– Increase financial aid for low- and moderate-income people for college education and technical training. Interest rates for college and technical training loans should not exceed the overnight borrowing rate charged by the Fed by more than a reasonable amount (2 percentage points?).

    – Work with universities and colleges to improve training programs for an economy that will see increasing automation and use of computer technology.

    5) As part of the effort above, provide citizens with an opportunity to have at least one year of paid service in federal employment in the armed services or in federally sponsored projects improving national infrastructure — or one year of training toward a career. Citizens can take this option at any point in their working lives, but must meet performance standards to receive compensation or benefits. Tasks could include fixing roads, picking up trash, improving water systems, development of renewal energy infrastructure, and mitigating damage to coastline cities from rising sea levels, should this occur.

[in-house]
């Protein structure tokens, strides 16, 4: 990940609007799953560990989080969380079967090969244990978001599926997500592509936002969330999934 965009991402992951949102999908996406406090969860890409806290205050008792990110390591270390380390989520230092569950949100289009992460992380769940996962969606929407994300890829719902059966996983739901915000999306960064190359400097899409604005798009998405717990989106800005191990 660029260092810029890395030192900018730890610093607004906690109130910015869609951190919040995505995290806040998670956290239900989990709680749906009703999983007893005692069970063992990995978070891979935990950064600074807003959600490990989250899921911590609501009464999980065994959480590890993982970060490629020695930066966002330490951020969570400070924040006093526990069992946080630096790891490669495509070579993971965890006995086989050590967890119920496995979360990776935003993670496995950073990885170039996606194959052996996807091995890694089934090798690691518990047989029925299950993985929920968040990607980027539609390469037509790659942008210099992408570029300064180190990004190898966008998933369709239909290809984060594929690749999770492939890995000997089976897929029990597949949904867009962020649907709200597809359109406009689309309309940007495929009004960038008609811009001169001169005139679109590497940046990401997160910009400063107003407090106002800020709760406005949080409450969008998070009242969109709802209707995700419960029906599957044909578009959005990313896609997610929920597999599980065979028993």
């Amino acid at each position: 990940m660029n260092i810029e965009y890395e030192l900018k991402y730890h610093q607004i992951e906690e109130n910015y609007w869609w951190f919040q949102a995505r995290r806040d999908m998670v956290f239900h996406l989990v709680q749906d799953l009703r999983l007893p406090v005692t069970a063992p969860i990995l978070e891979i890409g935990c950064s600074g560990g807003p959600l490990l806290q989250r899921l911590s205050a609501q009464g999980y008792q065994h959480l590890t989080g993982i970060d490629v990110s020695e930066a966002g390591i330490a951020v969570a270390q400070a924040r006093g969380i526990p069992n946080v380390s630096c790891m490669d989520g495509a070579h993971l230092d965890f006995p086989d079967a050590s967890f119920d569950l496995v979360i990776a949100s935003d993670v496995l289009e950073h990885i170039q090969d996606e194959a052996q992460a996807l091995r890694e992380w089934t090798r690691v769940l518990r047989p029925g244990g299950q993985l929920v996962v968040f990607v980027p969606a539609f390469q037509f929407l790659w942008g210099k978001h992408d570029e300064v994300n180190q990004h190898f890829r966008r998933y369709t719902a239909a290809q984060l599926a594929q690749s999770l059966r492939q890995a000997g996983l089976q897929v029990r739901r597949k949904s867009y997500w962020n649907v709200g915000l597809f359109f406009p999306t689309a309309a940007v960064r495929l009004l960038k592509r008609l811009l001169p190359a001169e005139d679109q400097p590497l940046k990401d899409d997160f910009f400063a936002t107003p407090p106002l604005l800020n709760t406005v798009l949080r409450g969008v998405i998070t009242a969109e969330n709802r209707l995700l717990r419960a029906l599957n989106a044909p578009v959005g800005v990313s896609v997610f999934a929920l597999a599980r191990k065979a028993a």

6) Provide business incentives to keep technology development and manufacturing jobs in the U.S.
    7) Agree to sign the Trans-Pacific trade deal and continue support of expansive international trade only if a substantial commitment is made toward retraining displaced workers.
    8) Control illegal immigration, not through building physical walls, but by fining and publicizing employers who repeatedly hire illegals.

    Center on Capital & Social Equity — http://www.inequalityink.org

  7. Karl, it looks like you’ve done quite a lot of thinking about this already. All six of your points are worthy of consideration by the powers that be. Equity and opportunity are currently in short supply. We need to change that by getting our messages out there.

Post a Comment

Your email address will not be published. Required fields are marked *